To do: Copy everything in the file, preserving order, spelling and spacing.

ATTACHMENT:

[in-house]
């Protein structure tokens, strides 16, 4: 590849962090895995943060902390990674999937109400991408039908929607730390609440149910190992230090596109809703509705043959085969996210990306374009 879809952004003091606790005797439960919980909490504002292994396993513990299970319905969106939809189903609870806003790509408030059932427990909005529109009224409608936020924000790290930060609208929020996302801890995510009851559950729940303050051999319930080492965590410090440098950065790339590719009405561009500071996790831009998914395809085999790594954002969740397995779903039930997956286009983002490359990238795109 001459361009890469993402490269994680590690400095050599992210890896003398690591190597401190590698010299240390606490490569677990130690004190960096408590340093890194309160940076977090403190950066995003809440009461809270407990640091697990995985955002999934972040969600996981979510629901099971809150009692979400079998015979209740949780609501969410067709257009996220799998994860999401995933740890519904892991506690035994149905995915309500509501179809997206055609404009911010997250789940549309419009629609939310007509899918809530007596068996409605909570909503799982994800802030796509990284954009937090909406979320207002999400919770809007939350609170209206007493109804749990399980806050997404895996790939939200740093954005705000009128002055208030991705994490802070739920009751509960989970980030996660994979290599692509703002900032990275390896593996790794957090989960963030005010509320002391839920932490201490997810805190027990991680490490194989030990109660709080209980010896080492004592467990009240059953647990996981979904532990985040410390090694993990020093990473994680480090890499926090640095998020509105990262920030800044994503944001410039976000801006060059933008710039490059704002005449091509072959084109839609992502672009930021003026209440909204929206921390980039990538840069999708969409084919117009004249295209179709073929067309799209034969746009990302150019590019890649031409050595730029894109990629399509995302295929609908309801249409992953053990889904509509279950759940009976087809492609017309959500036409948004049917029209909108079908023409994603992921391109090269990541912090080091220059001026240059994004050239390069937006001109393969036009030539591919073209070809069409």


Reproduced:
[in-house]
């Protein structure tokens, strides 16, 4: 590849962090895995943060902390990674999937109400991408039908929607730390609440149910190992230090596109809703509705043959085969996210990306374009 879809952004003091606790005797439960919980909490504002292994396993513990299970319905969106939809189903609870806003790509408030059932427990909005529109009224409608936020924000790290930060609208929020996302801890995510009851559950729940303050051999319930080492965590410090440098950065790339590719009405561009500071996790831009998914395809085999790594954002969740397995779903039930997956286009983002490359990238795109 001459361009890469993402490269994680590690400095050599992210890896003398690591190597401190590698010299240390606490490569677990130690004190960096408590340093890194309160940076977090403190950066995003809440009461809270407990640091697990995985955002999934972040969600996981979510629901099971809150009692979400079998015979209740949780609501969410067709257009996220799998994860999401995933740890519904892991506690035994149905995915309500509501179809997206055609404009911010997250789940549309419009629609939310007509899918809530007596068996409605909570909503799982994800802030796509990284954009937090909406979320207002999400919770809007939350609170209206007493109804749990399980806050997404895996790939939200740093954005705000009128002055208030991705994490802070739920009751509960989970980030996660994979290599692509703002900032990275390896593996790794957090989960963030005010509320002391839920932490201490997810805190027990991680490490194989030990109660709080209980010896080492004592467990009240059953647990996981979904532990985040410390090694993990020093990473994680480090890499926090640095998020509105990262920030800044994503944001410039976000801006060059933008710039490059704002005449091509072959084109839609992502672009930021003026209440909204929206921390980039990538840069999708969409084919117009004249295209179709073929067309799209034969746009990302150019590019890649031409050595730029894109990629399509995302295929609908309801249409992953053990889904509509279950759940009976087809492609017309959500036409948004049917029209909108079908023409994603992921391109090269990541912090080091220059001026240059994004050239390069937006001109393969036009030539591919073209070809069409």